Ordinarily, the announcement by the world’s largest tech company that it is arbitrarily shutting down its signature service would send out shockwaves on a scale not seen since the millennium bug, two decades ago.
The fact that hardly anyone seems even to have noticed that the plug is being pulled on Google Plus indicates how big a turkey it was.
In just over three weeks’ time – right around April Fool’s Day – Google will remove the personal pages, photos and videos put there by its millions of users – many of whom will be unaware that they had ever done so.
That’s because in its attempt to take on Facebook and become masters of the social universe as well as the search engine, Google made the creation of a presence on its own site almost automatic. Very few of the pages that resulted are actively used.
The result is that in nine out of 10 cases, there is no need to take any action to save your data before Google empties it into the big waste paperless basket in the cloud. Rest assured that your other Google services – Photos, YouTube, Maps and so on – are unaffected.
The extent to which Google Plus had flopped was already apparent, because it had since last year been embroiled in a data scandal similar to the one that has seen Facebook’s reputation trashed. The developers of third-party services had discovered they could access not only the data of users but also those of their friends – who had most certainly not given them permission to do so.
Fearing a regulatory clampdown, Google decided to not to tell anyone for several months, and it is a mark of how few people were actively affected that no-one seemed to notice. Its decision to throw in the towel and shut the whole thing down illustrates the paradox of a service hardly anyone used yet which compromised the privacy of almost everyone.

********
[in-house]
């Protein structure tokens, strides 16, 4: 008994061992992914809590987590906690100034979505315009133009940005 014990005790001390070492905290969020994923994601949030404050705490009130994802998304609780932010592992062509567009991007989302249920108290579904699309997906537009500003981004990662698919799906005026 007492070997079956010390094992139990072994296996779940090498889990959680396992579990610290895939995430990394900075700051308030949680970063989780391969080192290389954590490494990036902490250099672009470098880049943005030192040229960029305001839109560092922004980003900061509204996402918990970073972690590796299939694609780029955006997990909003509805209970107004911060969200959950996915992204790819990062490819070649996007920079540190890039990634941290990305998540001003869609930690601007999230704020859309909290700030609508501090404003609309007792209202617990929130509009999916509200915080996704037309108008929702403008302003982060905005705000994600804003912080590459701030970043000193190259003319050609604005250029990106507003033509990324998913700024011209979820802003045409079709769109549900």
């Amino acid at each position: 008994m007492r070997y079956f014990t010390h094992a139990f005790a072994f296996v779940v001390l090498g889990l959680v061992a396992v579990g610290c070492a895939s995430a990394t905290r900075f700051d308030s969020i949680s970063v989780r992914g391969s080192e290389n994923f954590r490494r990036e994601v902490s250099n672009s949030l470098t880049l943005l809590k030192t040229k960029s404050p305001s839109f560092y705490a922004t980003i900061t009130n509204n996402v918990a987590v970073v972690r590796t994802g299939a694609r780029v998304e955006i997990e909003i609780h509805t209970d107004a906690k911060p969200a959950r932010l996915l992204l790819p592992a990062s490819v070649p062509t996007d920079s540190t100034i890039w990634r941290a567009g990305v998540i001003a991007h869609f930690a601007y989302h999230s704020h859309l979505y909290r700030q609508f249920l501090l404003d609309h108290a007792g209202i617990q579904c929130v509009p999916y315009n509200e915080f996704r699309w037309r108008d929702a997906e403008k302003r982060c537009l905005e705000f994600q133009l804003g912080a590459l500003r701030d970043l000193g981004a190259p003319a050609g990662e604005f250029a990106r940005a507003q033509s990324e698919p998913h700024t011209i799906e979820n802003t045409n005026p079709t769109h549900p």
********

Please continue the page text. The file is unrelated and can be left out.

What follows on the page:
It is not the only sharing service to have begun deleting its users’ content. Flickr, which allows photography enthusiasts to upload their pictures and share them with professionals and like-minded hobbyists, has reduced its quota on unpaid accounts from around 200,000 pictures to just 1,000. Those who do not either prune their collections or upgrade their accounts will see the rest disappear into the ether.
Flickr was formerly operated by the pioneer internet search engine Yahoo, but was acquired last year by SmugMug, another photo sharing platform, which offers no free option at all. It said it was scaling back the free Flickr offering because the cost of so much disk space was “staggeringly expensive”.
If you are affected by the decision, and you don’t want to lose thousands of your pictures, you can download them in batches of 500 – though there is no need if you have copies on one of your own hard drives.
If you need an alternative service, the closest match may be Canon’s Irista website, which was designed for users of its own cameras but is not exclusive to those. A free account includes 15 gigabytes of space – far less than Flickr’s former free offer, but ample for showing off just your best shots.
Instagram is also an option, although it’s intended primarily for viewing on phones, not desktops. And of course Google Photos offers unlimited private storage for both stills and videos. At least, it does for now, but given what Google did with its social networking site, who is to say whether the future of free storage in the cloud is pie in the sky?